Film Review, October 29,2011
Don’t say I didn’t warn you, when your brain gets lost
The movie Tree of Life written and directed by Terrence Malick, starring Brad Pitt and Jessica Chastain with Sean Penn in an oversized walk-on, is simultaneously struck by lightning, uprooted by a hurricane, consumed by a forest fire, chopped down for fire wood, eaten by termites, and processed into toilet paper as the audience fidgets and watches it unfold at an excruciatingly slow pace.
It is spectacular at times but then again so are train wrecks and car crashes. Malick is painting on a very large canvas and dabbles in the existential meaning of life but the core of the story revolves around a family of five growing up in early 1950s middle America; an abusive and controlling father, a frustrated artist and protective mother, and three boys exposed to its harshness, struggling to figure out how to make it in this world.
Tree of Life aims deep – so deep in fact that for the first 15 minutes Malick is exploring the birth of the universe, solar system, Planet Earth and ultimately the evolution of life with spectacular cinematic imagery by Douglass Trumbull set to an equally emotional sound track by Alexandre Desplat. Amazingly in this digital technology age, Malick and Trumbull (2001: A Space Odyssey, Close Encounters of the Third Kind) did not rely much on computer generated (CGI) techniques that have become ubiquitous in Hollywood blockbusters. Discussing the creative process Trumbull describes:
“We worked with chemicals, paint, fluorescent dyes, smoke, liquids, CO2, flares, spin dishes, fluid dynamics, lighting and high-speed photography to see how effective they might be. It was a free-wheeling opportunity to explore, something that I have found extraordinarily hard to get in the movie business. Terry didn’t have any preconceived ideas of what something should look like. We did things like pour milk through a funnel into a narrow trough and shoot it with a high-speed camera and folded lens, lighting it carefully and using a frame rate that would give the right kind of flow characteristics to look cosmic, galactic, huge and epic.”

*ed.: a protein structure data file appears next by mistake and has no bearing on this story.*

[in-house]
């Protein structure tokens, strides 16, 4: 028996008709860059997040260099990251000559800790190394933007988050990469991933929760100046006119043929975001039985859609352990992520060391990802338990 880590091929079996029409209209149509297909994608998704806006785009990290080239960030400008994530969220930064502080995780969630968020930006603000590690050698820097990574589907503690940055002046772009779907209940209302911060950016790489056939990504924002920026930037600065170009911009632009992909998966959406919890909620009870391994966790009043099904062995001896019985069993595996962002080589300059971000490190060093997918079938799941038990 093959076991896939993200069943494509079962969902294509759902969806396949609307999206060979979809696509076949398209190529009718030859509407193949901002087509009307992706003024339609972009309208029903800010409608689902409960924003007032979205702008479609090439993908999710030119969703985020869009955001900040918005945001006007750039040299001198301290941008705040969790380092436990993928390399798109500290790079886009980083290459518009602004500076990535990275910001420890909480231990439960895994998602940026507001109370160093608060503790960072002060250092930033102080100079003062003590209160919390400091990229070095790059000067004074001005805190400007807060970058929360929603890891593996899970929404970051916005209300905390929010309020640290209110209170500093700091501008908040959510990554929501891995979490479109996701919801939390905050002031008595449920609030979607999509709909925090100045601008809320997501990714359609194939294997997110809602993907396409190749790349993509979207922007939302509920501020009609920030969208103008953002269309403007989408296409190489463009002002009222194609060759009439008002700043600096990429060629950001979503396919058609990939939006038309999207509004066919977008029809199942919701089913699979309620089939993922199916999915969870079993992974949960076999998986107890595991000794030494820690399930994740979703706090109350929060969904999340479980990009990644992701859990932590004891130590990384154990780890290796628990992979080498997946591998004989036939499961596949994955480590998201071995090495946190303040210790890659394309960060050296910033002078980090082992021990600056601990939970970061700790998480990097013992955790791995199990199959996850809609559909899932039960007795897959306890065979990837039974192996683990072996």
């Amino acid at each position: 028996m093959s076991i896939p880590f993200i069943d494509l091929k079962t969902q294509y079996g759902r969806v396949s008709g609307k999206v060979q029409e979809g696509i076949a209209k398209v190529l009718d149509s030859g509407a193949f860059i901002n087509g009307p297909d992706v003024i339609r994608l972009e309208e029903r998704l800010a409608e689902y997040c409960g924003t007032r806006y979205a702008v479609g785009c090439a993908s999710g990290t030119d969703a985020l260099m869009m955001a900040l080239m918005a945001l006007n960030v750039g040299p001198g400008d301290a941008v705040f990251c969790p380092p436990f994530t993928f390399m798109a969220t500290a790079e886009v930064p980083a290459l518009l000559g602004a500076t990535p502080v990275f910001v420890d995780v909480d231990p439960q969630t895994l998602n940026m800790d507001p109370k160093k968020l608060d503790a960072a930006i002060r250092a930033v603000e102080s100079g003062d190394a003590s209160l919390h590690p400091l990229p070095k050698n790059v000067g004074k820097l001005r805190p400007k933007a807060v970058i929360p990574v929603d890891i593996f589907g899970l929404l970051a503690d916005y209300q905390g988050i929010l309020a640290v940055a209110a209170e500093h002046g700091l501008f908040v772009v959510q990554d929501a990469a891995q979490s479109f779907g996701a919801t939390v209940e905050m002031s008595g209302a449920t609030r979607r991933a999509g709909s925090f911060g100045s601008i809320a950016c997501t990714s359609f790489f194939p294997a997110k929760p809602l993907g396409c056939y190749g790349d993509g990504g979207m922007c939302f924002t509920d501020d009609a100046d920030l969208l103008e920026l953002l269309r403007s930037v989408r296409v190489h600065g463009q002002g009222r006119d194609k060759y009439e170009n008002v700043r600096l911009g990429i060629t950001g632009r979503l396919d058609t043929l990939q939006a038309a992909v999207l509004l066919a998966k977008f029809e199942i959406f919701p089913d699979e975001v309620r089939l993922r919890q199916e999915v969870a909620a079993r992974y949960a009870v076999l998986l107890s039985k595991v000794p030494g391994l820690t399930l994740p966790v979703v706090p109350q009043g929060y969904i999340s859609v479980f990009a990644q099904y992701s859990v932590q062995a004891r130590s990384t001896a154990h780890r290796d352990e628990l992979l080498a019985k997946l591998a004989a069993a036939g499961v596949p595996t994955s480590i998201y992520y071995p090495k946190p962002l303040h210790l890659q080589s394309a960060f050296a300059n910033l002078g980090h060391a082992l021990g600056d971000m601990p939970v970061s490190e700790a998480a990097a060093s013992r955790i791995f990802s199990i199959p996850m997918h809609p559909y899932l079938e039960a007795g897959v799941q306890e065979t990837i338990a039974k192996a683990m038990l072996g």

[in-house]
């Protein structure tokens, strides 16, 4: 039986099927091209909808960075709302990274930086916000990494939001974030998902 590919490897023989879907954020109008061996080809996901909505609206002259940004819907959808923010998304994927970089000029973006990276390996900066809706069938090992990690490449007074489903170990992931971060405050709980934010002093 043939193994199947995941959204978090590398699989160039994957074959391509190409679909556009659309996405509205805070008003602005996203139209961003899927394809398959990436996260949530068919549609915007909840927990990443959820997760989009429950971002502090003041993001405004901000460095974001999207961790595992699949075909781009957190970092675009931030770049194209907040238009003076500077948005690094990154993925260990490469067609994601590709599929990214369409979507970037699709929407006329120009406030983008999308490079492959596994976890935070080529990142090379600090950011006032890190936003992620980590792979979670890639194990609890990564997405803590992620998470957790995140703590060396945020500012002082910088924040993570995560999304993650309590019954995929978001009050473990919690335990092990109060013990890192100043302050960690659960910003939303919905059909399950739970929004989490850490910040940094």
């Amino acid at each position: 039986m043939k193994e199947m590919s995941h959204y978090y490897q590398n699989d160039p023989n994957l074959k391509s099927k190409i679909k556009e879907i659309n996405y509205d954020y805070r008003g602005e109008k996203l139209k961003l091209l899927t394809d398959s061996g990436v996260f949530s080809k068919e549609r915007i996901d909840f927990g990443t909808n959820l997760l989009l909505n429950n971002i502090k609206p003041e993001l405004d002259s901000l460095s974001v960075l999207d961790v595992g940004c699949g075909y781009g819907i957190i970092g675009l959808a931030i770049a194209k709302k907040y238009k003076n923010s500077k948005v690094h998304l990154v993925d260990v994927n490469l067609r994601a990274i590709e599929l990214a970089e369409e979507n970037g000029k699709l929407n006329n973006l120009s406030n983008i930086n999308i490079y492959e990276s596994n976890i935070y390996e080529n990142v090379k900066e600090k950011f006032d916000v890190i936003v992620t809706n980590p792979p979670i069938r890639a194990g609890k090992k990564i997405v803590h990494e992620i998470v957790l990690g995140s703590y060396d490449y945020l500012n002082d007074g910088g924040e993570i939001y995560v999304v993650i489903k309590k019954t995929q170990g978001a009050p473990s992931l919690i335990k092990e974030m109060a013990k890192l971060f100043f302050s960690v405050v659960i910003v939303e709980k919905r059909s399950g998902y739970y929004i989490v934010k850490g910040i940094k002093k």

The story of the evolution of life was not just dramatic to watch; it was in keeping with the latest scientific knowledge about these phenomena. Malick did his homework and sought out advice and critique from Science consultant, Dr. Andrew H. Knoll, Fisher Professor of Natural History at Harvard University, who worked with Malick and his team for years on the scientific history of life to get it right.
So where did Malick go wrong? Let me count the ways…
1. The connection/parallels between the origin of life and the history of the O’Brien family are obscure at best and leave you puzzled – thinking perhaps the reels from separate movies accidentally got spliced together in the editing room.
2. The movie is non-linear, skipping back and forth through different stages in the life of the family, which when executed effectively is an interesting technique. Here it just compounds the confusion.
3. Much of the focus in the family is on the eldest son, Jack and we see him primarily as a pre-teen as played by Hunter McCracken who did a credible job with what he had to work with. Spliced in randomly however are scenes of Jack later in life as a successful architect played by Sean Penn. Here Jack is merely a mannequin (Penn does not deliver a single line) staring blankly through the glass walls of his office, presumably pondering his rotten childhood.
4. Without revealing any spoilers, piled on top of the tension associated with their father’s Neanderthal vision of his role as patriarch and his resulting abusive behavior, there’s a major family tragedy. Plenty of raw sentiment on which to build an emotional bond with the audience, but by this point we are just numb and too distant to make any real connections.
5. The run time at 139 minutes is way long. A whole bunch more editing and tightening would help but even then, it probably wouldn’t salvage this ambitious cinematic experiment.
As excruciating as this film was for me (and many others in the Stony Brook University Staller Center, many of whom swarmed the exits long before the credits) it did receive some critical acclaim and the top prize (Palme d’Or) at the prestigious Cannes Film Festival when it debuted in May. Considering the love it or hate it response, you might want to check it out for yourself… but don’t say I didn’t warn you, when your brain gets lost.